Felicity Long
Felicity Long

There's an old saying that goes like this: "We do not see things as they are; we see them as we are." No one is quite sure of its origin, but I've always liked the concept and applied it to my appreciation and study of travel.

When we vacation in Europe, for example, do we want to see the destinations we're visiting as they really are -- with locals rushing around with cellphones glued to their ears, hipster cafes and other hallmarks of contemporary life? Or are we really chasing our fantasies of Old World Europe -- preferably medieval, but Renaissance will do in a pinch -- with turreted castles, thatched-roofed cottages and rolling hills dotted with sheep?

This is the conundrum around the new movie "Wild Mountain Thyme," which has already ruffled feathers in Ireland even though the film isn't due out in theaters and on-demand until Dec. 11.

At issue, at least on the surface, is the apparently dubious quality of the Irish accents adopted by the actors in the film -- Emily Blunt, Jamie Dornan and Christopher Walken -- which is odd, given that the male lead, Jamie Dornan, is actually Irish (judge for yourself by watching the trailer here.)

A deeper discussion is swirling around the movie's depiction of an Ireland that no longer exists, if it ever did, complete with just about every stereotype you've ever heard about the country and its people -- locals, apparently unfamiliar with the combustion engine, getting around on horseback; bonny, redheaded lasses traipsing around in muddy boots; and everyone singing traditional, mournful tunes in low-ceilinged pubs. And of course, constant, drenching rain. All this, some reviewers grouse, smacks of condescension.

With due respect, though, I would argue that the film is a romantic fantasy likely to please American audiences, who stubbornly cling to the notion of Ireland as they want it to be. Whether or not that's OK is a topic far too complex for this column, but it's worth pointing out that depicting European cultural characteristics with broad strokes isn't unique to Ireland or this film (ask any French person what he or she thinks of the Netflix hit "Emily in Paris," for example, and you'll likely get an earful.)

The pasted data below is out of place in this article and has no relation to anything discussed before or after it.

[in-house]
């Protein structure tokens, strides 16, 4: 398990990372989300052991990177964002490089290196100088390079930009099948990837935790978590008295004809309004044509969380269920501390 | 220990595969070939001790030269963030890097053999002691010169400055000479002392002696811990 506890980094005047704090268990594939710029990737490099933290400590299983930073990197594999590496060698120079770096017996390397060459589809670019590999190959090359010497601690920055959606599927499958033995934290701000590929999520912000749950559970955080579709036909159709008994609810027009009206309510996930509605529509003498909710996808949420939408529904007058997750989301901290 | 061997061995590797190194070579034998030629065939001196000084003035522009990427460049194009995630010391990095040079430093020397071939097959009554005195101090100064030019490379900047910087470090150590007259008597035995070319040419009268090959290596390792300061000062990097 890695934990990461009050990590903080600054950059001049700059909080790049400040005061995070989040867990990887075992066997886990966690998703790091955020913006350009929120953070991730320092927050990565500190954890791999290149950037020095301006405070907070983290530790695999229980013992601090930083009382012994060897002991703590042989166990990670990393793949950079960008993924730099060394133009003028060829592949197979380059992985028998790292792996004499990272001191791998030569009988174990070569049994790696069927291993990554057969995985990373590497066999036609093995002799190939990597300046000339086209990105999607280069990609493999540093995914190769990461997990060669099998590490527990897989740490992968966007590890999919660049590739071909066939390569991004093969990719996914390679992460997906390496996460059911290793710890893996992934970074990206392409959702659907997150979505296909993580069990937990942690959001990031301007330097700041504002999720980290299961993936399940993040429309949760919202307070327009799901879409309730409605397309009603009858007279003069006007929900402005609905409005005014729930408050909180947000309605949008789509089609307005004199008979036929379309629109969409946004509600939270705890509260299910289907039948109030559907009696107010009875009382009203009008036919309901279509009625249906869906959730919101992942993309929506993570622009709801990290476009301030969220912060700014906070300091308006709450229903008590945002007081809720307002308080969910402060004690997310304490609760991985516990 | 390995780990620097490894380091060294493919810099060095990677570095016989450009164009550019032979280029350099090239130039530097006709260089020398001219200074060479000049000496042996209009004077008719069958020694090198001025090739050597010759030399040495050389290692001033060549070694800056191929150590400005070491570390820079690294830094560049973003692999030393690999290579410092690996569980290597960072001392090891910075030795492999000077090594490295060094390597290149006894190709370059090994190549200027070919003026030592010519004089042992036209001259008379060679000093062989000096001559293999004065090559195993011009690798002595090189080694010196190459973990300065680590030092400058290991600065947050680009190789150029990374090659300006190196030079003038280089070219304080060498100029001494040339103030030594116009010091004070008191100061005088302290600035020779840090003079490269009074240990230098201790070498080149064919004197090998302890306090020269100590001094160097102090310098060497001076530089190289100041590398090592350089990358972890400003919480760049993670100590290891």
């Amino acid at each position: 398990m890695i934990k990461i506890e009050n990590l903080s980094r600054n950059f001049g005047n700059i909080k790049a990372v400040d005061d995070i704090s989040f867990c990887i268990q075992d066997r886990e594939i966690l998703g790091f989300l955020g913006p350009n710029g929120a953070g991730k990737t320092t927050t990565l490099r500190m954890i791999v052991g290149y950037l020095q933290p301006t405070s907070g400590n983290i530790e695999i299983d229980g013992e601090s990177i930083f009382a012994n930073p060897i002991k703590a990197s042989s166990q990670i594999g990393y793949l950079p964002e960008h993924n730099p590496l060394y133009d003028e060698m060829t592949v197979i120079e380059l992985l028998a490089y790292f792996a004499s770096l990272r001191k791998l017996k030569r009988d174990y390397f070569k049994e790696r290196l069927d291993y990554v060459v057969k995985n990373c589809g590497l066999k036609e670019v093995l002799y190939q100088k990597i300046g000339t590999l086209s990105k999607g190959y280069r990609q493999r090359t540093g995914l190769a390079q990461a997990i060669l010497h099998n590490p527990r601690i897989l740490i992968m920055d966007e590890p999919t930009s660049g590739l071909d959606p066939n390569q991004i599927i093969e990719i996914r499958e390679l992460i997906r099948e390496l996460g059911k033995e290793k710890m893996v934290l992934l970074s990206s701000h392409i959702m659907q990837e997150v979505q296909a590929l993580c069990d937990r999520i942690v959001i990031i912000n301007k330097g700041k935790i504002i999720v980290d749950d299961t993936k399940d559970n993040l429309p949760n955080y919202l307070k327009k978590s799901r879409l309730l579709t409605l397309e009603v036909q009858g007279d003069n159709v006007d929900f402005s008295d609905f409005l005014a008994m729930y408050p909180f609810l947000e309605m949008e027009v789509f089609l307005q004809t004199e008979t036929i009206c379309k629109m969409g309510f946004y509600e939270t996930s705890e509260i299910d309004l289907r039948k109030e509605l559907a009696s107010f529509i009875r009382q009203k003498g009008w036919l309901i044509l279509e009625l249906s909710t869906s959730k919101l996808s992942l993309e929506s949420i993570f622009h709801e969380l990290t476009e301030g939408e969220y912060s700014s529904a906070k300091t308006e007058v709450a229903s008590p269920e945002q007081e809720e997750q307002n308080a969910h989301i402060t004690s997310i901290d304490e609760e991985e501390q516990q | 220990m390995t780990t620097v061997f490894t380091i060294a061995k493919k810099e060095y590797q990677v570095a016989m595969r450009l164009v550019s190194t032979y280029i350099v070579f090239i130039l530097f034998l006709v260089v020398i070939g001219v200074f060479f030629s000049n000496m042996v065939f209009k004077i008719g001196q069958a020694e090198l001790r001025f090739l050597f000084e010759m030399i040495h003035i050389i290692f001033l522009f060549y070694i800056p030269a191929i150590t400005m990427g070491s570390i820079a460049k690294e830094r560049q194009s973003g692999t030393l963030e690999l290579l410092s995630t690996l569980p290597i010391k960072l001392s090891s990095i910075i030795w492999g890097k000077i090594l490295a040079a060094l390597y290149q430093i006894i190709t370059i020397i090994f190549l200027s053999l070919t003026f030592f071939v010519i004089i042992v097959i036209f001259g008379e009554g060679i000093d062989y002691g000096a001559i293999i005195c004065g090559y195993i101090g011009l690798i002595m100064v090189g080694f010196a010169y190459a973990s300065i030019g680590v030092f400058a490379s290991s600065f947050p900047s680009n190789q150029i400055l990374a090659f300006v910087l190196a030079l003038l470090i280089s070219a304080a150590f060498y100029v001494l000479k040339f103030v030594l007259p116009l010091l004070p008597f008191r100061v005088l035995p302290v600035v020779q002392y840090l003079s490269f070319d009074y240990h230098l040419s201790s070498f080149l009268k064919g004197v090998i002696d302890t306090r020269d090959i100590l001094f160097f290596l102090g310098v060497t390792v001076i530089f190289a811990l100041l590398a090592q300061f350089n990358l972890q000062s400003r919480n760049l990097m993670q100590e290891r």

As to whether the movie is realistic, well, neither was "Game of Thrones" (GOT), whose shooting locations in Northern Ireland and elsewhere in Europe translated into big tourism dollars for those destinations.

Admittedly, that comparison isn't really fair, since "Wild Mountain Thyme" is set in and is about Ireland, whereas the GOT storyline takes place in an alternate universe. And the insanely successful "Frozen" franchise, which sparked literally more tourism than Norway could handle, was an animated film about places that don't exist in real life and never did.

Another way to look at the controversy would be to simply congratulate Ireland on being so over-the-top beautiful that filmmakers can't stay away. And those green rolling hills -- for the record, in parts of the country they most definitely do still exist -- spark feelings of romance and nostalgia in the hearts of many Americans, who feel a visceral and enduring emotional connection to the destination.

In a normal, non-pandemic year, the film's lush location scenes in County Mayo would be enough to stir the wanderlust in many of us, who could use a dose of that Old World charm right about now, but thanks to the magic of online streaming, that could still eventually happen.

Besides, it's not as if they hit every cliche. The film runs 1 hour and 42 minutes, and in all that time there's not a leprechaun in sight.

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